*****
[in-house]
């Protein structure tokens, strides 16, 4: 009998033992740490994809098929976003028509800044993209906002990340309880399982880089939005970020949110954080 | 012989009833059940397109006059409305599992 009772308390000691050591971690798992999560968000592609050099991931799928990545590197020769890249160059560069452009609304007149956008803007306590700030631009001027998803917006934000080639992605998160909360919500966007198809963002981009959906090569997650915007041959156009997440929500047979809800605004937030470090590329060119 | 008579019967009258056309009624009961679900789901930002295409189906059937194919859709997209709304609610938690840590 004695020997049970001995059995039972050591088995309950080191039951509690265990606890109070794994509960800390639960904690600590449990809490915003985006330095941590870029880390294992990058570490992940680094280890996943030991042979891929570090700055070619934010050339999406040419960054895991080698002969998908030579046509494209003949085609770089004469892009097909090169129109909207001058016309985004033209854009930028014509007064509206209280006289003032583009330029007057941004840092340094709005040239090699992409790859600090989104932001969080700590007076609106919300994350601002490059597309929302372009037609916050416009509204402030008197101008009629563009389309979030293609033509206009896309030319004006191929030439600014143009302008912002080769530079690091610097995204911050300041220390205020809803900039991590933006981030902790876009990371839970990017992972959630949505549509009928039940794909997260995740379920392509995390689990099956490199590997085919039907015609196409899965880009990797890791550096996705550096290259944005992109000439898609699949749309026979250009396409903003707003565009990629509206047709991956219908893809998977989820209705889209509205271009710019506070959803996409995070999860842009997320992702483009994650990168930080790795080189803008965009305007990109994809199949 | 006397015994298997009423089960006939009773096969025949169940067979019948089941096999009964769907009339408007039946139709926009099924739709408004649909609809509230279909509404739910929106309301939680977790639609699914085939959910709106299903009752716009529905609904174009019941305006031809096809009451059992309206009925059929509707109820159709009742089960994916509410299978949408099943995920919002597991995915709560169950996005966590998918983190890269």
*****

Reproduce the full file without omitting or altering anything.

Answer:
[in-house]
């Protein structure tokens, strides 16, 4: 009998033992740490994809098929976003028509800044993209906002990340309880399982880089939005970020949110954080 | 012989009833059940397109006059409305599992 009772308390000691050591971690798992999560968000592609050099991931799928990545590197020769890249160059560069452009609304007149956008803007306590700030631009001027998803917006934000080639992605998160909360919500966007198809963002981009959906090569997650915007041959156009997440929500047979809800605004937030470090590329060119 | 008579019967009258056309009624009961679900789901930002295409189906059937194919859709997209709304609610938690840590 004695020997049970001995059995039972050591088995309950080191039951509690265990606890109070794994509960800390639960904690600590449990809490915003985006330095941590870029880390294992990058570490992940680094280890996943030991042979891929570090700055070619934010050339999406040419960054895991080698002969998908030579046509494209003949085609770089004469892009097909090169129109909207001058016309985004033209854009930028014509007064509206209280006289003032583009330029007057941004840092340094709005040239090699992409790859600090989104932001969080700590007076609106919300994350601002490059597309929302372009037609916050416009509204402030008197101008009629563009389309979030293609033509206009896309030319004006191929030439600014143009302008912002080769530079690091610097995204911050300041220390205020809803900039991590933006981030902790876009990371839970990017992972959630949505549509009928039940794909997260995740379920392509995390689990099956490199590997085919039907015609196409899965880009990797890791550096996705550096290259944005992109000439898609699949749309026979250009396409903003707003565009990629509206047709991956219908893809998977989820209705889209509205271009710019506070959803996409995070999860842009997320992702483009994650990168930080790795080189803008965009305007990109994809199949 | 006397015994298997009423089960006939009773096969025949169940067979019948089941096999009964769907009339408007039946139709926009099924739709408004649909609809509230279909509404739910929106309301939680977790639609699914085939959910709106299903009752716009529905609904174009019941305006031809096809009451059992309206009925059929509707109820159709009742089960994916509410299978949408099943995920919002597991995915709560169950996005966590998918983190890269």